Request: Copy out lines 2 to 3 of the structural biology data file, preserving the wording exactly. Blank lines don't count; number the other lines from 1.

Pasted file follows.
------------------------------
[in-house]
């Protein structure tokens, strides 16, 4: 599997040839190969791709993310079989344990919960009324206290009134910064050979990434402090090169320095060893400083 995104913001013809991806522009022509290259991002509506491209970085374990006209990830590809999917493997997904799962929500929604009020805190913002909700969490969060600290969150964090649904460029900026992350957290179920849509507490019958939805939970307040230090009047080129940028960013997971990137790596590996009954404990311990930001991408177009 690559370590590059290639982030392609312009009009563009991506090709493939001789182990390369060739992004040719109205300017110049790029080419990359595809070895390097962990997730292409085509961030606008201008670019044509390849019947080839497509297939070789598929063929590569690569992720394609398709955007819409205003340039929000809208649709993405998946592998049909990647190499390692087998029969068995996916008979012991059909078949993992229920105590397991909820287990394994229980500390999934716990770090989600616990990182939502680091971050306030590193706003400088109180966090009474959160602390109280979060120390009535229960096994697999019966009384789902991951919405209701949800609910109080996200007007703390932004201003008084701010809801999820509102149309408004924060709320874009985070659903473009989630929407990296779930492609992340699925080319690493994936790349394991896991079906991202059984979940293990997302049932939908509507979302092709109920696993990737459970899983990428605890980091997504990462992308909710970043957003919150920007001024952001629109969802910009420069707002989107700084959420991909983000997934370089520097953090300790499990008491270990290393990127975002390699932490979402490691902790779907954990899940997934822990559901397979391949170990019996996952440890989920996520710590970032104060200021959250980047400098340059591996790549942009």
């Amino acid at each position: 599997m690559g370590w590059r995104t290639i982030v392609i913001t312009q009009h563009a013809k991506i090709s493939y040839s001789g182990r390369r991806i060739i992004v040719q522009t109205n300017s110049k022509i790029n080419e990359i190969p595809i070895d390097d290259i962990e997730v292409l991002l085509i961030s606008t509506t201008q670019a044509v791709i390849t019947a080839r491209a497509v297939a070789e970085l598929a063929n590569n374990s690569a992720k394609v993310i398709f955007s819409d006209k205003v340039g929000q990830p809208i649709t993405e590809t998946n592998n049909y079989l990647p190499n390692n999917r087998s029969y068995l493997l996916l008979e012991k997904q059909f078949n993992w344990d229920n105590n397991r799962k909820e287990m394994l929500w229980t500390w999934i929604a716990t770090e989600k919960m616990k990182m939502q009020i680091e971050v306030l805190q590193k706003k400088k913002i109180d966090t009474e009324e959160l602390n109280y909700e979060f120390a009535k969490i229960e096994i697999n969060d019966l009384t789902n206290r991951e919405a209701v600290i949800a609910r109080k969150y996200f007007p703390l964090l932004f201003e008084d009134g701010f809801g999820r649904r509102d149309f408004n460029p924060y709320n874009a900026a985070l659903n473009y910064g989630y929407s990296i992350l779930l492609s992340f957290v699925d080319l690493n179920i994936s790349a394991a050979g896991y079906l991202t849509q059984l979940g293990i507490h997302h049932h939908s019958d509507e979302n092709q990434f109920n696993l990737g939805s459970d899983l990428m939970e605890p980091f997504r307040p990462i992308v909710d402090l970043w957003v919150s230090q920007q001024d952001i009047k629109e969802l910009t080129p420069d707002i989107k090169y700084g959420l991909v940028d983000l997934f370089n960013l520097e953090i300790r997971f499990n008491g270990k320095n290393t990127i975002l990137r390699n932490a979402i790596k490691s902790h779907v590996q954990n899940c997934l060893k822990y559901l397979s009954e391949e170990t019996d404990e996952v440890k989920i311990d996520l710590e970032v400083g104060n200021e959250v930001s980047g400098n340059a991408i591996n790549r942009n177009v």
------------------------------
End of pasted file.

């Protein structure tokens, strides 16, 4: 599997040839190969791709993310079989344990919960009324206290009134910064050979990434402090090169320095060893400083 995104913001013809991806522009022509290259991002509506491209970085374990006209990830590809999917493997997904799962929500929604009020805190913002909700969490969060600290969150964090649904460029900026992350957290179920849509507490019958939805939970307040230090009047080129940028960013997971990137790596590996009954404990311990930001991408177009 690559370590590059290639982030392609312009009009563009991506090709493939001789182990390369060739992004040719109205300017110049790029080419990359595809070895390097962990997730292409085509961030606008201008670019044509390849019947080839497509297939070789598929063929590569690569992720394609398709955007819409205003340039929000809208649709993405998946592998049909990647190499390692087998029969068995996916008979012991059909078949993992229920105590397991909820287990394994229980500390999934716990770090989600616990990182939502680091971050306030590193706003400088109180966090009474959160602390109280979060120390009535229960096994697999019966009384789902991951919405209701949800609910109080996200007007703390932004201003008084701010809801999820509102149309408004924060709320874009985070659903473009989630929407990296779930492609992340699925080319690493994936790349394991896991079906991202059984979940293990997302049932939908509507979302092709109920696993990737459970899983990428605890980091997504990462992308909710970043957003919150920007001024952001629109969802910009420069707002989107700084959420991909983000997934370089520097953090300790499990008491270990290393990127975002390699932490979402490691902790779907954990899940997934822990559901397979391949170990019996996952440890989920996520710590970032104060200021959250980047400098340059591996790549942009």
């Amino acid at each position: 599997m690559g370590w590059r995104t290639i982030v392609i913001t312009q009009h563009a013809k991506i090709s493939y040839s001789g182990r390369r991806i060739i992004v040719q522009t109205n300017s110049k022509i790029n080419e990359i190969p595809i070895d390097d290259i962990e997730v292409l991002l085509i961030s606008t509506t201008q670019a044509v791709i390849t019947a080839r491209a497509v297939a070789e970085l598929a063929n590569n374990s690569a992720k394609v993310i398709f955007s819409d006209k205003v340039g929000q990830p809208i649709t993405e590809t998946n592998n049909y079989l990647p190499n390692n999917r087998s029969y068995l493997l996916l008979e012991k997904q059909f078949n993992w344990d229920n105590n397991r799962k909820e287990m394994l929500w229980t500390w999934i929604a716990t770090e989600k919960m616990k990182m939502q009020i680091e971050v306030l805190q590193k706003k400088k913002i109180d966090t009474e009324e959160l602390n109280y909700e979060f120390a009535k969490i229960e096994i697999n969060d019966l009384t789902n206290r991951e919405a209701v600290i949800a609910r109080k969150y996200f007007p703390l964090l932004f201003e008084d009134g701010f809801g999820r649904r509102d149309f408004n460029p924060y709320n874009a900026a985070l659903n473009y910064g989630y929407s990296i992350l779930l492609s992340f957290v699925d080319l690493n179920i994936s790349a394991a050979g896991y079906l991202t849509q059984l979940g293990i507490h997302h049932h939908s019958d509507e979302n092709q990434f109920n696993l990737g939805s459970d899983l990428m939970e605890p980091f997504r307040p990462i992308v909710d402090l970043w957003v919150s230090q920007q001024d952001i009047k629109e969802l910009t080129p420069d707002i989107k090169y700084g959420l991909v940028d983000l997934f370089n960013l520097e953090i300790r997971f499990n008491g270990k320095n290393t990127i975002l990137r390699n932490a979402i790596k490691s902790h779907v590996q954990n899940c997934l060893k822990y559901l397979s009954e391949e170990t019996d404990e996952v440890k989920i311990d996520l710590e970032v400083g104060n200021e959250v930001s980047g400098n340059a991408i591996n790549r942009n177009v």